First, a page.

Binding of 9-aminoacridine to deoxydinucleoside phosphates of defined sequence: Preferences and stereochemistry

Peter R. Young, Neville R. Kallenbach

Research output: Contribution to journalArticlepeer-review


The effect of sequence on the binding of 9-aminoacridine to DNA has been investigated by studying its interaction with deoxydinucleoside phosphates of different sequences using proton nuclear magnetic resonance. Quantitative binding information can be obtained by comparison of the proton chemical shift behavior of 9-aminoacridine upon addition of dinucleoside phosphate to various models for the interaction using least-squares computer fitting procedures. The simplest model that fits the data includes (1) dimerization of 9-aminoacridine and (2) a mixture of 1:1 and 2:1 (dinucleoside phosphate/9-aminoacridine) complexes. The computed parameters allow comparison of binding constants and stereochemistry for different sequences. The 1:1 complexes seem to involve interaction of the ring nitrogen with the backbone phosphate and stacking of one or both chromophores on the acridine; preference in binding is observed for alternating (purine-pyrimidine or pyrimidine-purine) over non-alternating (purine-purine) dinucleoside phosphates. The 2:1 complexes involve intercalation of the acridine between two complementary dinucleoside phosphate strands with weak sequence preferences in binding. The stereochemistry of intercalation differs between non-alternating purine-purine sequences and the alternating pyrimidine-purine or purine-pyrimidine sequences in having the 9-aminoacridine stacked with the purines of one strand rather than straddling the purines on opposite strands. The difference in stereochemistry could possibly be a determining factor in frameshift sequence specificity.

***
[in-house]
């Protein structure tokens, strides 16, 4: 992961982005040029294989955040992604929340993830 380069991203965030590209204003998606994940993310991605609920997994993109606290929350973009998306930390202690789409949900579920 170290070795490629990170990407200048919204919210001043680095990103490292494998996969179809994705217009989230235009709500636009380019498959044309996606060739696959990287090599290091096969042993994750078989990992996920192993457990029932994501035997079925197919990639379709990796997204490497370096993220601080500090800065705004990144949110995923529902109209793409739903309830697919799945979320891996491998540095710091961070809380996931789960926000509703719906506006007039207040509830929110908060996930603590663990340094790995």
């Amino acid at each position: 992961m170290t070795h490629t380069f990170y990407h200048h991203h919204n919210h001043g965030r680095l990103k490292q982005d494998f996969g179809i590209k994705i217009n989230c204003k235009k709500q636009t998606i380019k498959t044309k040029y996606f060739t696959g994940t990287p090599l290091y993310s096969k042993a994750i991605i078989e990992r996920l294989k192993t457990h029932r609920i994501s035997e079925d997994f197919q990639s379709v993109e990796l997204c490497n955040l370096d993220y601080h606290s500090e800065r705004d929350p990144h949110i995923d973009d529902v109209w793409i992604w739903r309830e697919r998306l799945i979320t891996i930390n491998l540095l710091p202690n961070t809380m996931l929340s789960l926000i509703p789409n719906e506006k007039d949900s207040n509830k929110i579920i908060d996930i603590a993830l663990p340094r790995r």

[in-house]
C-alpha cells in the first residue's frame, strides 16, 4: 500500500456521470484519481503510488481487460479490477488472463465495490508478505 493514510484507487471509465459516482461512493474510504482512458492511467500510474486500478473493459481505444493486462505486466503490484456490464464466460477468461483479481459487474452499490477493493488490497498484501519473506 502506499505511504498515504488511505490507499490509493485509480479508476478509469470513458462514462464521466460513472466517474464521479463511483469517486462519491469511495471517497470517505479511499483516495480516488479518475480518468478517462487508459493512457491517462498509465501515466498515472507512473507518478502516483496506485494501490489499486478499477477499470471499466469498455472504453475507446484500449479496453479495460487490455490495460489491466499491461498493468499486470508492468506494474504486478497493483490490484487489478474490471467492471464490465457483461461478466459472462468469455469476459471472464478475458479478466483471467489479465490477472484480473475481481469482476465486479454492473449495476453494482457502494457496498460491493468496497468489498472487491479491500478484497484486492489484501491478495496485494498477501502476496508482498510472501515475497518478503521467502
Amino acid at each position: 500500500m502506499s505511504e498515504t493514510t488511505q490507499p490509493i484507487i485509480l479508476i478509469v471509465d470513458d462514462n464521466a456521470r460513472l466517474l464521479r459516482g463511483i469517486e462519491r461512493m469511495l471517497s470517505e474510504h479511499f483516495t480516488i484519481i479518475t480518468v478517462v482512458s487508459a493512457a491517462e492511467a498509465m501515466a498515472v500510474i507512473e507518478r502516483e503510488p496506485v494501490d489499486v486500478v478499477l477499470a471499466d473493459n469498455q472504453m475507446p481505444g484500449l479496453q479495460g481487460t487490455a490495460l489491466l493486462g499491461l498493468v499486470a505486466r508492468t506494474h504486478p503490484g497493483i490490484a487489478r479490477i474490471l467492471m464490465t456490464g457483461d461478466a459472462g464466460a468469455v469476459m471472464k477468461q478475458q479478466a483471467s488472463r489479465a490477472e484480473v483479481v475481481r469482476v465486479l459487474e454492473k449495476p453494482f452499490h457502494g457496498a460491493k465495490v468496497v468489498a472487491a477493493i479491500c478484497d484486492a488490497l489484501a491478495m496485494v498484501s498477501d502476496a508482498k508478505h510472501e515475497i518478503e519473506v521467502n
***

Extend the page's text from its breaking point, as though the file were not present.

Original languageEnglish (US)
Pages (from-to)785-813
Number of pages29
JournalJournal of Molecular Biology
Issue number4
StatePublished - Feb 5 1981

ASJC Scopus subject areas

  • Structural Biology
  • Molecular Biology


Dive into the research topics of 'Binding of 9-aminoacridine to deoxydinucleoside phosphates of defined sequence: Preferences and stereochemistry'. Together they form a unique fingerprint.

Cite this